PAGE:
The whole process of devotional service is aimed at gratifying Lord Krsna's senses (hrsikena hrsikesa-sevanam). Hrsikena means "with the senses," and hrsikesa-sevanam means "serving the master of the senses." The master of the senses is Krsna. So, when you apply your senses in the service of Krsna's sense gratification, that is transcendental. And when you employ your senses for your own sense gratification, that is material. That is the difference.
When you are situated on the transcendental platform, when your existential condition is purified by tapasya, by voluntarily accepting austerity and penance under the guidance of the spiritual master, the scriptures, and saintly persons—at that time it will be possible for you to satisfy the senses of Krsna, and then you will be fully satisfied. How? Here is an example: the different parts of your body cannot enjoy independently of the whole body. Your fingers can pick up a nice piece of cake, but they cannot enjoy it. But if the fingers pick up the piece of cake and put it into the mouth, it goes to the stomach; then there is some secretion from the stomach and it turns into blood; then the blood is spread to different parts of the body, and your finger is nourished. This is the process for satisfying the various parts of the body.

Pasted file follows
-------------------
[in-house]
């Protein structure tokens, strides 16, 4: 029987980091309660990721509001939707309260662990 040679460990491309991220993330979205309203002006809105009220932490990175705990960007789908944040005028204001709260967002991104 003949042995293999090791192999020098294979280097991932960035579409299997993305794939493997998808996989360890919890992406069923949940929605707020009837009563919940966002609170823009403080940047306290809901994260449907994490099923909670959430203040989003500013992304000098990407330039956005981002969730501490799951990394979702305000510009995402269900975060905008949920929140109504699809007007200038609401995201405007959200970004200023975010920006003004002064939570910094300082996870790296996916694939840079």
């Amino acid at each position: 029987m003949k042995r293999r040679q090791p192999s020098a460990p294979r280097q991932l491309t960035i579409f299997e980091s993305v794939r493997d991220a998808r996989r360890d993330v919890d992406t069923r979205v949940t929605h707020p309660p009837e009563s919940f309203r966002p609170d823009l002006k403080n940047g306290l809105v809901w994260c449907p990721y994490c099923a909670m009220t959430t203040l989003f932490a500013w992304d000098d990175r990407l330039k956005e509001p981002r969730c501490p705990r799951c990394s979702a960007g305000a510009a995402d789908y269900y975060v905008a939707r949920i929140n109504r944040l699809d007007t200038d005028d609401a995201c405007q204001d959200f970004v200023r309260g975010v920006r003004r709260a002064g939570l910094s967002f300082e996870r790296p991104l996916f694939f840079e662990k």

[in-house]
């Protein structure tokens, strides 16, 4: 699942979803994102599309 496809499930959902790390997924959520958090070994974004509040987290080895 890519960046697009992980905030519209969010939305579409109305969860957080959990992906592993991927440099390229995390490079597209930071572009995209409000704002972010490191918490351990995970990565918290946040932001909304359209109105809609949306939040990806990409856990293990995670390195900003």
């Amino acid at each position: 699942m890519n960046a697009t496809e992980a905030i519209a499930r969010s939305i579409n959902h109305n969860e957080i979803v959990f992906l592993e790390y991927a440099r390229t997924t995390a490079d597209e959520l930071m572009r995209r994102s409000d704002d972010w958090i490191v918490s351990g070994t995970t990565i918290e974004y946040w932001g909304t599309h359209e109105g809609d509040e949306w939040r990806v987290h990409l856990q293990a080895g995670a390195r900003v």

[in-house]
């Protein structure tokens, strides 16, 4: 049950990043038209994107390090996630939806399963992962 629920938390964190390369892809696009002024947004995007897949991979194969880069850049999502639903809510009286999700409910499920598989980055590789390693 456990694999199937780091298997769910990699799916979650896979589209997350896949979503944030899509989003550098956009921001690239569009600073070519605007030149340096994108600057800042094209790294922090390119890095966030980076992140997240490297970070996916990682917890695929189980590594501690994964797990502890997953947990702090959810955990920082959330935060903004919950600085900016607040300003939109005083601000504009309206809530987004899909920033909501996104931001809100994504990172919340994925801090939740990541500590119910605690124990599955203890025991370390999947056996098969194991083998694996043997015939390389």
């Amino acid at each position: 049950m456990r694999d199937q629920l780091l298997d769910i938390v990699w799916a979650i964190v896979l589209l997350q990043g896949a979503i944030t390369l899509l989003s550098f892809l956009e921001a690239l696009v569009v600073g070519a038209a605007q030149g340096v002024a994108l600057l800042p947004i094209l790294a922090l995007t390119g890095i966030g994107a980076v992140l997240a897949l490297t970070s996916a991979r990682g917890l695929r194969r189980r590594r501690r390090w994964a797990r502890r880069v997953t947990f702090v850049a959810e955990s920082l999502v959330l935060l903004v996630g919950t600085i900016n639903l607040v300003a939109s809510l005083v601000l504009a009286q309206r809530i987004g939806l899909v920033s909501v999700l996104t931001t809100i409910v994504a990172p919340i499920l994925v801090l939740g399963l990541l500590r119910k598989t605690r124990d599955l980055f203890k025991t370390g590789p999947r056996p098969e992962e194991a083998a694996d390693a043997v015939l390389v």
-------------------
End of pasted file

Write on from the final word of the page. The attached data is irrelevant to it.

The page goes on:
Similarly, we can enjoy sense gratification—but through Krsna. If you satisfy Krsna's senses, you feel complete sense gratification. The gopis [the cowherd girls in Krsna's spiritual abode] are the perfect example. Of all the devotees, the gopis are the supreme.
So, this is the process of human life: We have to purify our present existential condition by voluntarily accepting the regulative principles given by the spiritual master, the scriptures, and saintly persons. Then we become purified. At that time we engage our senses in the service of Lord Krsna, and then we actually enjoy transcendental sense gratification.
Thank you very much. Hare Krsna.
Puris—Pure and Simple
These deep-fried puffed breads
by Visakha-devi dasi